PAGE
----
The two types of bioreactors utilized for this purpose are the simple stirred-tank bioreactor and the sparged stirred-tank bioreactor. 

Bioreactor 

Summary

• Bioremediation is a method of treating contaminated media, including water, soil, and subterranean material, by modifying environmental conditions to encourage the growth of microorganisms that breakdown the contaminants.

• Bioremediation is a metabolic process that uses biological organisms to eliminate or neutralize an environmental pollutant.

• This can involve either aerobic or anaerobic micro-organisms that often use this breakdown as an energy source.

• It is cheaper than most cleanup methods because it does not require substantial equipment or labor.

• The factors that affect bioremediation are microbial population, types of contaminants, and physical factors such as pH, temperature, kind of soil, presence of oxygen, etc.

• Two types of bioremediations are: in-situ and ex-situ.

• In-situ bioremediation takes care of contaminated soil or groundwater right where it was discovered.

• Ex-situ bioremediation needs the contaminated water to be pumped out and the contaminated soil to be removed from the site.

• Bioventing is a process of stimulating the natural in-situ biodegradation of contaminants in soil by providing air or oxygen to existing soil microorganisms.

• Biosparging consists of injecting pressurized air or gas into a contaminated zone in order to stimulate in-situ aerobic biological activity.

• Biostimulation is the process of altering the environment to encourage the growth of microorganisms capable of bioremediation.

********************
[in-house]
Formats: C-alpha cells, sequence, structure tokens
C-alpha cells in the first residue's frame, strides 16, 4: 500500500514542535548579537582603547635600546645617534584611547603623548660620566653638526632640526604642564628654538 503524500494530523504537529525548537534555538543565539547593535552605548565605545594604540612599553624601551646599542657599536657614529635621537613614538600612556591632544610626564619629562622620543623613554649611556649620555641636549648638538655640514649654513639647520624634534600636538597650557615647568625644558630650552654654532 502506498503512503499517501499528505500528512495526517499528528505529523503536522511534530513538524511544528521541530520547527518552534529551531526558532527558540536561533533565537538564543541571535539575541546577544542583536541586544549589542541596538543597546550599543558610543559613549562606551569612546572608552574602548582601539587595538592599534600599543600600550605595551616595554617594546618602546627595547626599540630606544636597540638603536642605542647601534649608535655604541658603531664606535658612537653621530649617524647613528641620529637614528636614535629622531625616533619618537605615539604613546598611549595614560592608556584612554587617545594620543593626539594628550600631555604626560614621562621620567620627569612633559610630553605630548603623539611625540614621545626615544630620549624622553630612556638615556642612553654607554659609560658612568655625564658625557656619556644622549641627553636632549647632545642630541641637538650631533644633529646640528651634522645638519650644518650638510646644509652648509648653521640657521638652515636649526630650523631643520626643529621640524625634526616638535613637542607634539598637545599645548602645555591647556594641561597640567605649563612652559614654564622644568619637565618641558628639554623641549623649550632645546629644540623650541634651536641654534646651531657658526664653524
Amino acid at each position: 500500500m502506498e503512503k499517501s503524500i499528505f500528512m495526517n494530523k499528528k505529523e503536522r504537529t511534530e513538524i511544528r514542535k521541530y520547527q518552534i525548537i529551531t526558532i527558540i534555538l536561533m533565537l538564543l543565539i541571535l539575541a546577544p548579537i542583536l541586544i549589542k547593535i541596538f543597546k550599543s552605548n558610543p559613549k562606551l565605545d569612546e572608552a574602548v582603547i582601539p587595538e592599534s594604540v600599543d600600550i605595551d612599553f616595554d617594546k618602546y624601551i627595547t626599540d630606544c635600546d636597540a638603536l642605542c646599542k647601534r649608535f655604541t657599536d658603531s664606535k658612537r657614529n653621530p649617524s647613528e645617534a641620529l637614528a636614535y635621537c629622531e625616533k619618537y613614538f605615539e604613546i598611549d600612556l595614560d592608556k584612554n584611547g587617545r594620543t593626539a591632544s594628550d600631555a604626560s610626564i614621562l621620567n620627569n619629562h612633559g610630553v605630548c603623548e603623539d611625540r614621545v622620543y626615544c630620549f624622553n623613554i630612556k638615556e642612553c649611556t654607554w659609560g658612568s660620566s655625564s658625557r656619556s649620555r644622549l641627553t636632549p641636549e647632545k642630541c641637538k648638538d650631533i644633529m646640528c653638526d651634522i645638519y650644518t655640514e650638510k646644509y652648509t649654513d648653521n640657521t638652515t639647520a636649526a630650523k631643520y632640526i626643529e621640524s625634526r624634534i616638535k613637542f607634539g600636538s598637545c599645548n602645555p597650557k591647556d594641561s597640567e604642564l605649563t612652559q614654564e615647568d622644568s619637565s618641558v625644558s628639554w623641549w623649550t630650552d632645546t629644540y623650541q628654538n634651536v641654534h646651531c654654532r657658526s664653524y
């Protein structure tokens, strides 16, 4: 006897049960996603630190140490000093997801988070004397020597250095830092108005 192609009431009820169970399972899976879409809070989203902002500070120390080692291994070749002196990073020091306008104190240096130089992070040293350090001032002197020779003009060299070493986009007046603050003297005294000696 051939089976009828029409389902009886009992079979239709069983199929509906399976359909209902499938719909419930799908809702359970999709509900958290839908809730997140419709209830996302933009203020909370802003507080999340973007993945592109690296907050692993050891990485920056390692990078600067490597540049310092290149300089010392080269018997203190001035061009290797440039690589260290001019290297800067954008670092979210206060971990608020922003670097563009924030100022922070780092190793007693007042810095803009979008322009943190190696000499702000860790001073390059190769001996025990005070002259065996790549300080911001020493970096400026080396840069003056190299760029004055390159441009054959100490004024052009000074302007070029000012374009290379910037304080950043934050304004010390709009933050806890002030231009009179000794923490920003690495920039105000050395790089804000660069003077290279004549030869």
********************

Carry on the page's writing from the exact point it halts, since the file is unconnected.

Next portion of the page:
• Bioaugmentation is the practice of adding cultured microbes into the soil or groundwater to enhance the rate of contaminant degradation.

Ex-situ bioremediation:

• La ndfarming: Contaminated soil is blended with soil amendments like bulking agents and fertilizers before being tilled into the ground.

• Compost bioremediation is the process of breaking down pollutants in water or soil using a biological system of microorganisms found in a mature, cured compost.

• Biopiling is the process of assembling contaminated soils into piles and stimulating microbial populations’ biodegrading activity by creating near-optimal growth conditions.

• Bioreactors are closed containers with enough aeration, agitation, temperature, and pH control, as well as a drain or overflow vent for removing the waste biomass of cultured microorganisms and their products. They are used for the production of biomass, metabolites, and antibiotics.

• Microbes used in bioremediation of soil are bacteria – Achromobacter,Acinetobacter, Alcaligenes, Arthrobacter, Bacillus; Fungi – Rhodotorula, Mortierella, Aspergillus and Penicilliu rn,Trichoderma etc. Phenerochaete chrysosporium has wide degradative capacity due to production of lignases which utilizes peroxide.

• Bioremediation is cost efficient and helps chemical and physical methods of managing wastes and environmental pollutants. • Bioremediation will play an important role as a result of new and emerging techniques and processes.